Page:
Like all intoxicating and mind-altering chemicals, marijuana is in fact addictive, and drug counselors estimate that as many as 2%-3% of all pot users will develop an addiction to this substance at some point in their lives. This number is obviously lower than the rates of addiction for harder drugs like heroin and crack cocaine, and even alcohol, but if there really are 20 to 30 million marijuana users in the US alone, this means there are already over a half a million addicts dispersed among this population.
Even with restrictions on public use, advertising, and sales to minors, most experts have concluded that if these propositions in the three western states pass, each can expect to see marijuana usage among its population surge by anywhere from 200% to 300%, which means more new consumers and higher levels of indulgence among those who are currently getting their supplies on the black market. This could mean that a higher percentage of those who already consume marijuana will eventually develop addictions, and it will certainly mean an increase in the gross number of people who are addicted to the drug, which will represent a significant public health problem no matter how you slice it.
At this point, it is not clear how much of the revenues governments raise by regulating and taxing legal marijuana sales will be devoted to providing treatment for addicts. But to speak openly of diverting tax money for expanded drug treatment would tend to counteract the pro-legalization propaganda that claims pot is harmless, so it is not really surprising that the addiction angle is not being acknowledged or discussed by legalization advocates. This silence on an important issue leads one to think that if these ballot initiatives pass, and more people do in fact become addicted to marijuana as a result, funding for expanded treatment programs to help deal with the problem the governments in Colorado, Oregon, and Washington will themselves be helping to create may not be forthcoming.
Many have heard the claim by anti-drug forces that marijuana is a so-called "gateway" drug, meaning that those who use it will invariably end up experimenting with more powerful and dangerous drugs in their search for a better high. Various studies have shown that marijuana consumption does have a positive association with the use and abuse of other drugs, but most believe this is based on personality type rather than a cause and effect relationship (people who like mind-altering substances tend to try more than one, in other words).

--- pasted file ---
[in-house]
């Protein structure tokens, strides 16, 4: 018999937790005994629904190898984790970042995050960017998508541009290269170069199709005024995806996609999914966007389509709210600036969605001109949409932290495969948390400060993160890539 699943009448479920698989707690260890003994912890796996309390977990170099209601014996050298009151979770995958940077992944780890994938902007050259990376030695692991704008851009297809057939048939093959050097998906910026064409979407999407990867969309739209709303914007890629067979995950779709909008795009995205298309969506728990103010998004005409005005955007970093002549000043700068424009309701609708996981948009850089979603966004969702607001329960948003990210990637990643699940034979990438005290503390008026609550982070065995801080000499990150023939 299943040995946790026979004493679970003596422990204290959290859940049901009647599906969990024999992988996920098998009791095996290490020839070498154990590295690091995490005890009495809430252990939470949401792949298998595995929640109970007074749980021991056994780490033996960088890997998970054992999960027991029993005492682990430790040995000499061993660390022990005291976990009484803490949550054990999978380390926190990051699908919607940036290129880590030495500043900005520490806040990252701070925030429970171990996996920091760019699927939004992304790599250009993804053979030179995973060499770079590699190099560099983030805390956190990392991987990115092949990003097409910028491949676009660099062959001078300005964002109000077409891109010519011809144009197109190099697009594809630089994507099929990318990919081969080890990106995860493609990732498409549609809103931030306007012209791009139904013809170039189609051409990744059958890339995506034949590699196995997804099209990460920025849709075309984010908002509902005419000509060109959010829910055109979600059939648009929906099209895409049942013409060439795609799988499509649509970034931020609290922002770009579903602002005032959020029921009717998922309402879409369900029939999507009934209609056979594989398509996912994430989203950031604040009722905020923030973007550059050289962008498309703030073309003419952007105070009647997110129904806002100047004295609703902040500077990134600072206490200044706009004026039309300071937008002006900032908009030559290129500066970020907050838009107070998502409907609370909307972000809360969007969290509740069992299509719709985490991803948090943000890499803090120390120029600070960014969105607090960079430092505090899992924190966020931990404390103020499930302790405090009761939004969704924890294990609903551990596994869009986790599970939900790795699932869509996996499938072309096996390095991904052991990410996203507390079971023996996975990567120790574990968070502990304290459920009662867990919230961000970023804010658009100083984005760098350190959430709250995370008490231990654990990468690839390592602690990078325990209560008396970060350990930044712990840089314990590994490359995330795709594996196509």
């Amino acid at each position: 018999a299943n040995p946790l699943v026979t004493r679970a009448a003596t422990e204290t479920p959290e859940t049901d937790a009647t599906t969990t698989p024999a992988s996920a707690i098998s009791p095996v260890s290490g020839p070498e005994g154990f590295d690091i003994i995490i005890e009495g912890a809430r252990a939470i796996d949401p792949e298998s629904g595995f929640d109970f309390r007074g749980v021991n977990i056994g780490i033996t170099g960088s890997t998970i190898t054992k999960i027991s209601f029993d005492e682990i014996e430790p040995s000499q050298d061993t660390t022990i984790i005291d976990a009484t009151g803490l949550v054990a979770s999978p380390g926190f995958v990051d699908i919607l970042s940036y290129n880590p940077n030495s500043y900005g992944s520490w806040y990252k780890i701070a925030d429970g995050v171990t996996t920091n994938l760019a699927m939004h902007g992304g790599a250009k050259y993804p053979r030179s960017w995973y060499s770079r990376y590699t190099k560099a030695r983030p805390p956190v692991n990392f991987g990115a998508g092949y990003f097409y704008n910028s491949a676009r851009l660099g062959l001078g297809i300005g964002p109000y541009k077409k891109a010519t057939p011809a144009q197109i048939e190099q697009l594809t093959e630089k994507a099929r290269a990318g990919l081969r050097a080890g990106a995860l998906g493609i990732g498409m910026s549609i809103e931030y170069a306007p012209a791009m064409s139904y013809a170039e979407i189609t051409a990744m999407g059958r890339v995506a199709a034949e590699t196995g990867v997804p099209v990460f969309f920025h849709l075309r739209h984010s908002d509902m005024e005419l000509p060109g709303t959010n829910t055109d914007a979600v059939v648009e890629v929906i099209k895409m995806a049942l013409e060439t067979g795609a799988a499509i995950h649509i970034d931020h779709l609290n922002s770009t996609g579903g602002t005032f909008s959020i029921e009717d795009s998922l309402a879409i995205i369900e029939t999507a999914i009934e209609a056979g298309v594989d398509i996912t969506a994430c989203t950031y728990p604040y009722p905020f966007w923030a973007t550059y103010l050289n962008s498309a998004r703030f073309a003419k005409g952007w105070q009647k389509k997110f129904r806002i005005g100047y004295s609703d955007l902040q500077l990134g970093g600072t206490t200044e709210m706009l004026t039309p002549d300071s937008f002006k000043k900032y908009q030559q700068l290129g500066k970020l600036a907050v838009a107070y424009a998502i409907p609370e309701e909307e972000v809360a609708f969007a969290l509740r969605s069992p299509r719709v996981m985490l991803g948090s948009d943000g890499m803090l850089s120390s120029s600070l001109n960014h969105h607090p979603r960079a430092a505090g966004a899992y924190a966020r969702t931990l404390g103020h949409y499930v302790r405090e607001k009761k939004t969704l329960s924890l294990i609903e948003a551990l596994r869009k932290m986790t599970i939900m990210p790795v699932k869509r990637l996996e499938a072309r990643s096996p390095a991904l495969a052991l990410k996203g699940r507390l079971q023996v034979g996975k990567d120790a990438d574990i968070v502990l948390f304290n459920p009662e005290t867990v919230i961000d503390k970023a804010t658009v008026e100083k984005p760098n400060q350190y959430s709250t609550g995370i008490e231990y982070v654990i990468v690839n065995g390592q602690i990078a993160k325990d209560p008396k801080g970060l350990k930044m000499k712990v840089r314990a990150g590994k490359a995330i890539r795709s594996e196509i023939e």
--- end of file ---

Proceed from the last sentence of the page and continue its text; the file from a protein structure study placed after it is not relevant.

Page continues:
But even if we dismiss the gateway argument as it is normally framed, making marijuana legal could indirectly lead to an increase in the consumption of other more dangerous drugs. If legalization sends pot prices tumbling, it is inevitable that the prices of the still-illegal drugs would have to go down, too, because those who deal in these substances would be competing at least to some extent with the legal marijuana sellers, and the logic of the marketplace would force them to start charging less. Assuming the propositions in Colorado, Washington, and Oregon pass, thanks to cheaper prices the levels of illegal drug use in those states would probably grow at the same time marijuana use was growing, which would be an example of what we might call the indirect gateway effect.
An Uncertain Future
Even if these marijuana initiatives pass-and polls suggest they are likely to in Washington and Colorado-the federal government and the Justice Department could throw a monkey wrench into the whole legalization plan by refusing to recognize the legitimacy of the new laws. If the Justice Department decides to charge any company or individual that tries to produce, process, or distribute marijuana with drug crimes under federal law, it would be in their power to do so and it could make it very difficult for the states to fully implement their legalization schemes. Given how roughly growers and retailers in states that have legalized medical marijuana have been treated by the federal government over the past several years, a pre-emptive Justice Department crackdown in Washington, Colorado, and Oregon (should marijuana be legalized) would surprise absolutely no one.
But until the voters have actually spoken on November 6th, and until any new laws that are passed officially go into effect, all discussion of what marijuana legalization might mean in these three western states will have to remain entirely theoretical.
In other words, stay tuned...